Source: Pikist

The report recommends alternative energy sources

Net-zero carbon emissions in film production are possible by 2050, according to a report published today by the BFI’s Research and Statistics Unit in partnership with Bafta-led consortium albert.

‘A Screen New Deal – A Route Map To Sustainable Film Production’ proposes a step-change in the industry’s sustainability practices, with the aim of net-zero production within 30 years.

The report illustrates innovations across five key areas: production materials; energy and water use; studio buildings and facilities; studio sites and locations; and production planning.

Global engineering and design specialist firm Arup conducted the research for the report, analysing sustainability data from more than 19 ‘tentpole’ productions (with budgets of $70m or over) filmed in the UK and US in the past five years to assess resource consumption patterns and carbon emissions.

It found the average tentpole film creates 2,840 tonnes of CO2 – the equivalent of 11 one-way trips from the Earth to the moon.

Transport accounts for almost 50% of the total emissions, with emissions contributed by air travel alone on a production equivalent to flying one way from London to New York 150 times, or 3.4 million car miles.

Energy consumption is the second-largest contributor at 34%, with 15% of this from diesel generators.

The report also explores case studies from other industries that could be adapted to work for the screen sector.

“Commissioned last year, the purpose of this report by Arup was to share innovation and knowledge and help kick-start a more sustainable production ecosystem,” said Harriet Finney, director of external affairs for the BFI. “Arriving now – just as productions restart and introduce new ways of working on set and on location – there is an opportunity to consider how we create efficiencies in our approach to materials and resources and learn how innovation is working for other industries.”

“As we emerge from lockdown we need to rethink our approach to filmmaking,” added Aaron Matthews, head of industry sustainability at albert. “If we simply pick up where we left off we will miss our chance to deliver what is environmentally necessary. The changes suggested in this report can’t be implemented overnight and some of them require a new way of thinking but grasping this challenge now will lead to improved efficiencies in the way we work, meaning more cash can be spent on what we see on screen rather than what we have to currently send to landfill.”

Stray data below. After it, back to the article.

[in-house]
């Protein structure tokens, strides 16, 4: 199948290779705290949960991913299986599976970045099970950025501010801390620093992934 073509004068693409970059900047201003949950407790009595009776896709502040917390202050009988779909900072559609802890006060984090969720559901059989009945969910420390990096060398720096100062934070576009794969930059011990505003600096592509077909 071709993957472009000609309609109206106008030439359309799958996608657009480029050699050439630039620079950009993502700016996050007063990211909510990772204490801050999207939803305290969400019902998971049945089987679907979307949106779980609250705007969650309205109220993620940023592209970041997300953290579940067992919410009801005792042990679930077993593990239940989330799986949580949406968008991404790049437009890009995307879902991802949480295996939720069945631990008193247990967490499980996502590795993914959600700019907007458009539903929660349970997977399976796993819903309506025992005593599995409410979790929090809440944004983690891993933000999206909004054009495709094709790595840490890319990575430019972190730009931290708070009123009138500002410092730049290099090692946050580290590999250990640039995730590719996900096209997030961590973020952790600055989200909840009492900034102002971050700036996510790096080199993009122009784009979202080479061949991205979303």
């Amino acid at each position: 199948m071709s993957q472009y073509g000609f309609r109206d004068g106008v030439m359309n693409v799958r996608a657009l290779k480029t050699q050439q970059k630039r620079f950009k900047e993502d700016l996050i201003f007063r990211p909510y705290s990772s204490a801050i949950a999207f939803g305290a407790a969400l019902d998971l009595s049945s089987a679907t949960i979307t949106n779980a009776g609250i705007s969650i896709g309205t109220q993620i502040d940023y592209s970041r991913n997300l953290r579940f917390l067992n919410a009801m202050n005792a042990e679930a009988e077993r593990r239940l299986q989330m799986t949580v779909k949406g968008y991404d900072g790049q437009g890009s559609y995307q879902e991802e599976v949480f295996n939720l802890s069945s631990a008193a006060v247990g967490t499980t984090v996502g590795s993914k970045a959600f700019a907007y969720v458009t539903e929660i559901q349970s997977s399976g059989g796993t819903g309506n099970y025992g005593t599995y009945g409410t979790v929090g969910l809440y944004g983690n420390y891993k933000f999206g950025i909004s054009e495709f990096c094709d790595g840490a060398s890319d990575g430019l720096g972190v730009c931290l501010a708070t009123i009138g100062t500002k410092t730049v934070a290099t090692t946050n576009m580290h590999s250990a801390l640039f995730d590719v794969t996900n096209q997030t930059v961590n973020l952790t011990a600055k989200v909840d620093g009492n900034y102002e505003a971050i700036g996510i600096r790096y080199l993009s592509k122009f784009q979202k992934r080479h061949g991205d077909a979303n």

The publication of the report comes one month after the UK’s independent Committee on Climate Change provided its own findings, highlighting the coming year as a critical one in global progress on climate change, and advising the government on framing a recovery from the Covid-19 pandemic “that both accelerates the transition to net-zero and strengthens our resilience to the impacts of climate change, whilst driving new economic activity on progress in reducing UK emissions over the past year.”

The BFI, Bafta albert, and Arup are working on a series of events for the coming weeks focusing on specific areas of production explored in the report. These will begin with a webinar hosted by producer Pippa Harris, chair of the albert Film Forum.

The full text of the report is available on the BFI website.